A Cincinnati Bell, Butler Rural Electric Cooperative partnership will expand fiber broadband to parts of rural Ohio, the companies announced today. The deal highlights the potential growing interest in telco electric partnerships for rural broadband.
The Cincinnati Bell, Butler Rural Electric partnership will initially bring Cincy Bell’s Fioptics fiber broadband service to approximately 2,000 Butler Electric members, beginning in late 2020. The offering will include 1 Gig service, home phone, whole-home Wi-Fi, and internet security. A video option will also be available, through Cincy Bell’s partnership with YouTubeTV.
The 2,000 homes passed construction is considered phase 1 of the partnership, with Cincy Bell and Butler evaluating potential expansion to Butler’s 3,000 customers who aren’t included in this initial phase. BREC serves members in portions of Butler, Hamilton, Preble, and Montgomery counties in Ohio.
A Cincy Bell spokesman confirmed with Telecompetitor that it will maintain all customer facing responsibility for the venture, including service enablement, marketing, tech support, and billing. A website explaining the partnership states that no BREC employees will “[b]e involved in the fiber construction, maintenance or initial set-up in the home for the services, or have any Cincinnati Bell account information once services are installed.”
BREC is a financial partner with Cincy Bell, the spokesman confirmed. That’s a partnership model that’s been used before, where the electric cooperative partner contributes funding for the network, and an operating ISP is responsible for day-to-day operations. Cincinnati Bell will also provide fiber-based services to BREC’s substations and other equipment.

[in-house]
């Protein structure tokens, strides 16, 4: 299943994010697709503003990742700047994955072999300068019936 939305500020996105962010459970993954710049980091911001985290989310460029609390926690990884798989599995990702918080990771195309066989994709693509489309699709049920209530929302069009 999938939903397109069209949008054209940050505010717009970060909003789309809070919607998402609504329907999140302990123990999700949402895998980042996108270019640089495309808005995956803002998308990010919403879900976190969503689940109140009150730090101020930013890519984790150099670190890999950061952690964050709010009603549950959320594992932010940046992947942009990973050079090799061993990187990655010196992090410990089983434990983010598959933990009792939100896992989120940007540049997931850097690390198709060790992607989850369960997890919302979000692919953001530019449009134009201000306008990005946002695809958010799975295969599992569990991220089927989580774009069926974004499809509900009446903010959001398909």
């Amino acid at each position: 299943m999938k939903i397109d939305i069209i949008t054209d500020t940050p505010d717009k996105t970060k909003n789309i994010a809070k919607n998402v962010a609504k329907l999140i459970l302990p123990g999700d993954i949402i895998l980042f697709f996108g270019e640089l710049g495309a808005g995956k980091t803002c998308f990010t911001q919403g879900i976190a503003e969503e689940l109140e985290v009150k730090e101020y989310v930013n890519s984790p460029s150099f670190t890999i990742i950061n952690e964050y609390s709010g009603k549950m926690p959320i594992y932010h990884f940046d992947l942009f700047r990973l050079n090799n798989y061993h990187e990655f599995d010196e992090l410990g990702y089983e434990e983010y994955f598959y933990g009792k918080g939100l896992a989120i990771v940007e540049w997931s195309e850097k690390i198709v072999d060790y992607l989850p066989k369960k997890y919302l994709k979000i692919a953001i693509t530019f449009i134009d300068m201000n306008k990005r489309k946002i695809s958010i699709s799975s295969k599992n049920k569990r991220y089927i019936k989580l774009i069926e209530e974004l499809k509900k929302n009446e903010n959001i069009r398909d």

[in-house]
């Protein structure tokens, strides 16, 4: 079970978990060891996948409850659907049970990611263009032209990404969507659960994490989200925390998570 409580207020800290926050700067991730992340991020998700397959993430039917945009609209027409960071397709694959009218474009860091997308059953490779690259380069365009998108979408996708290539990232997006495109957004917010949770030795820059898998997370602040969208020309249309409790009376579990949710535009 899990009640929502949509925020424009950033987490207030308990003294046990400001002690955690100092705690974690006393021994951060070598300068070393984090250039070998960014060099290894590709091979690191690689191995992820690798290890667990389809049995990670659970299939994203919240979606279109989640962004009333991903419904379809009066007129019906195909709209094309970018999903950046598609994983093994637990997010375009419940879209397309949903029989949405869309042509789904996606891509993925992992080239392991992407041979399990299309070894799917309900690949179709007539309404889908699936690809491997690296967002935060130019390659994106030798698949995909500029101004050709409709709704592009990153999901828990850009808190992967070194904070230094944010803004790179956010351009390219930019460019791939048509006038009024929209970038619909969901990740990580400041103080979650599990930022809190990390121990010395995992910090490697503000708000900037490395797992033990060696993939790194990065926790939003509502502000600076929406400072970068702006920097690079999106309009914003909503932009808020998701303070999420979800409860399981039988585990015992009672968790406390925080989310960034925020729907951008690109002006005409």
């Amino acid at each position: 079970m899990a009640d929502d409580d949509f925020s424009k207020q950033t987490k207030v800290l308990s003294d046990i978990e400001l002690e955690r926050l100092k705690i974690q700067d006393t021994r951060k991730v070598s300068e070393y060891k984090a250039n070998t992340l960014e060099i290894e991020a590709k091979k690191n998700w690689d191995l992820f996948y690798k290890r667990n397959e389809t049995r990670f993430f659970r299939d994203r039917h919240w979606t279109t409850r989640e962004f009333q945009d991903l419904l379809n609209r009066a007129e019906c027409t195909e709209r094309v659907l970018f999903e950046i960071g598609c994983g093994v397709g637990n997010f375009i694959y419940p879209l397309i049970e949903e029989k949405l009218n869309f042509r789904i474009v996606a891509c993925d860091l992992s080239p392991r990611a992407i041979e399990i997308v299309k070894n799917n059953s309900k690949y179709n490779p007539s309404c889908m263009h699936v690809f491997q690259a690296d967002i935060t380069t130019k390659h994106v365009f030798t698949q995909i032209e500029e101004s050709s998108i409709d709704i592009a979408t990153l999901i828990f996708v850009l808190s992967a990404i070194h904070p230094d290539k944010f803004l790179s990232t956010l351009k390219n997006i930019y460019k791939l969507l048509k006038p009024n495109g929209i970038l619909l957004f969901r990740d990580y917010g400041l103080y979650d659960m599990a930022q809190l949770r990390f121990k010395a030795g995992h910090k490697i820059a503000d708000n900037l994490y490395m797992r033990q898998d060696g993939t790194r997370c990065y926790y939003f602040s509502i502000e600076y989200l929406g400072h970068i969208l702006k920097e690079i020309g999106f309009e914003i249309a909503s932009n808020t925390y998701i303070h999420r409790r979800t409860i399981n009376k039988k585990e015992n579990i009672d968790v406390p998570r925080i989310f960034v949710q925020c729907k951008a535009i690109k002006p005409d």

“Partnering with Cincinnati Bell to bring high-speed fiber-based Internet to our members fulfills the cooperative’s mission of improving the quality of life in our communities and enhancing our electric reliability,” said Michael L. Sims, Butler Rural Electric Cooperative’s General Manager, in a press release.“The telecommunications industry is fast-changing, but we will continue to work with Cincinnati Bell until the cooperative’s members have access to fiber-based Internet service.”
There are many advocates of telco electric partnerships to help bring broadband to unserved and underserved rural markets. And many of these partnerships already exist. This one is unique in that most telco electric partnerships involve smaller rural telcos and neighboring electric cooperatives.
This partnership signals the potential to expand these partnership discussions beyond what’s been typical. Larger telcos may now be seeing a rural broadband partnership window of opportunity.
With the coming FCC RDOF program set to pump $20 billion into building broadband networks in rural markets, perhaps this partnership model will become more interesting to more players, especially considering that RDOF targets markets served by larger price cap telcos.